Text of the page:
It took seven years and the skills of hundreds of people from five countries to make the London Eye.
Each rotation takes about 30 minutes, meaning a capsule travels at a stately 26cm per second,
or 0.9km (0.6 miles) per hour – twice as fast as a tortoise sprinting; allowing passengers to step on
and off without the wheel having to stop.
You can see around 40KM (25 miles) from the top as far as Windsor Castle on a clear day.
Each of the 32 capsules weighs 10 tonnes.
To put that figure into perspective, it’s the same weight as 1,052,631 pound coins!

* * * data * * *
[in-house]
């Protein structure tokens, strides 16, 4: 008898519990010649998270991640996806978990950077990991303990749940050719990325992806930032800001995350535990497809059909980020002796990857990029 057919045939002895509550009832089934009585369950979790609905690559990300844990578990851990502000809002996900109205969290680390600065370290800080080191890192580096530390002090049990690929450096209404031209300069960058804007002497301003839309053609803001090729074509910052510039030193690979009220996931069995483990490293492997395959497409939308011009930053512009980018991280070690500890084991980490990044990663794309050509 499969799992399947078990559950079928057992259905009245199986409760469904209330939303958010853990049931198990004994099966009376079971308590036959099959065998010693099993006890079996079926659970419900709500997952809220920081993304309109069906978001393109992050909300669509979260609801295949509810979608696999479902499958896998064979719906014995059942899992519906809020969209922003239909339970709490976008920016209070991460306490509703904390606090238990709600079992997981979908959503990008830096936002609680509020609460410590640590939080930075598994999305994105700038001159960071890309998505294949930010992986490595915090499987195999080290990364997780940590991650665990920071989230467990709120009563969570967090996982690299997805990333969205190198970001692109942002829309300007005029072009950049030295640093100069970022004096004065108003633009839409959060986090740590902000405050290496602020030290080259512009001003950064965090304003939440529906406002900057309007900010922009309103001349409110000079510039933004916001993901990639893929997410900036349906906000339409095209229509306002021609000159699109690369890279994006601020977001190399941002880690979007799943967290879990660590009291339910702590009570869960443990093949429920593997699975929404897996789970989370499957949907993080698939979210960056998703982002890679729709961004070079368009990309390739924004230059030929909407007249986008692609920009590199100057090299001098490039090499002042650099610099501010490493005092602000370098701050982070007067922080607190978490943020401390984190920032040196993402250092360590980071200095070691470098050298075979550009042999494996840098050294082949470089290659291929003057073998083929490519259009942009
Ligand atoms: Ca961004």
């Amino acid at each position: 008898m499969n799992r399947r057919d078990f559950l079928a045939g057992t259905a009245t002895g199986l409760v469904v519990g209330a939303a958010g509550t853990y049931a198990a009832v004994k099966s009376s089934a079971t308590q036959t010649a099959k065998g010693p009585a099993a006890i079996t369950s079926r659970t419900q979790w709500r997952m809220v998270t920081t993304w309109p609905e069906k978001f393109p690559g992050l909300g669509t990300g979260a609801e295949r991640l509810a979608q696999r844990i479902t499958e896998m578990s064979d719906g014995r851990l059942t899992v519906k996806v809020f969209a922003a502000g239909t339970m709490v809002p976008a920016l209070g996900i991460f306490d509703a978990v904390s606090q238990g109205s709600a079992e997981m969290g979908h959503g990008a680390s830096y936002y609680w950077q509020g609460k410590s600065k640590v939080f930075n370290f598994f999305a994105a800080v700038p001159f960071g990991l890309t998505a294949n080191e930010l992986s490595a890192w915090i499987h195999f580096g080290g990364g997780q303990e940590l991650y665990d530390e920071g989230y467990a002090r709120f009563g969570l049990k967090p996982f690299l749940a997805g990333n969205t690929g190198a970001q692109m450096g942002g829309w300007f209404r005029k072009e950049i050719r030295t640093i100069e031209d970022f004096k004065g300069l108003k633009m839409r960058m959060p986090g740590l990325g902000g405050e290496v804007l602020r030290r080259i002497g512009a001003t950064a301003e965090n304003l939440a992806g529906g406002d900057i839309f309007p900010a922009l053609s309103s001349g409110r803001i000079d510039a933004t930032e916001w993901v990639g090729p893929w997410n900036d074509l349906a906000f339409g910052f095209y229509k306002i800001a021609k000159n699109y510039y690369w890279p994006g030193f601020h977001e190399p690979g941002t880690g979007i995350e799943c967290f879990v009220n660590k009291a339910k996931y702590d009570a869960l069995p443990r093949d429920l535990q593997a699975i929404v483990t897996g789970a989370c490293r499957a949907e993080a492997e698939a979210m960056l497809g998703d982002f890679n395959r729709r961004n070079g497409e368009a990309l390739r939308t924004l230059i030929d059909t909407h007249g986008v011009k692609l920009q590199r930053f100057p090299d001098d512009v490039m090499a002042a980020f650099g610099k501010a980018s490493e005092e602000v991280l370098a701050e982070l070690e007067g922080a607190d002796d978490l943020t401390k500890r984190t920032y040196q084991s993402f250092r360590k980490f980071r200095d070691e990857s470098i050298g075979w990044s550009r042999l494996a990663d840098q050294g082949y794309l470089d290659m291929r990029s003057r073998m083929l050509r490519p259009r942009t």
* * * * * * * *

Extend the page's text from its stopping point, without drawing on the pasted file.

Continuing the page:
The total weight of the wheel and capsules is 2,100 tonnes – or as much as 1,272 London black cabs!
The London Eye can carry 800 passengers per revolution equivalent to 11 London red doubled-decker buses.
The height of the London Eye is 135m (equivalent to 64 red telephone boxes piled on top of each other) making it the fourth tallest structure in London after the BT Tower, Tower 42 and One Canada Square in Canary Wharf.
The London Eye welcomes an average of 3.5 million customers every year. You would need 6,680 fully booked British Airways Boeing 747-400 jumbo jets to move that number of fliers!
The spindle holds the wheel structure and the hub rotates it around the spindle. At 23 metres tall,
the spindle is around the size of a church spire and, together with the hub, weighs in at 330 tonnes: over 20 times heavier than Big Ben.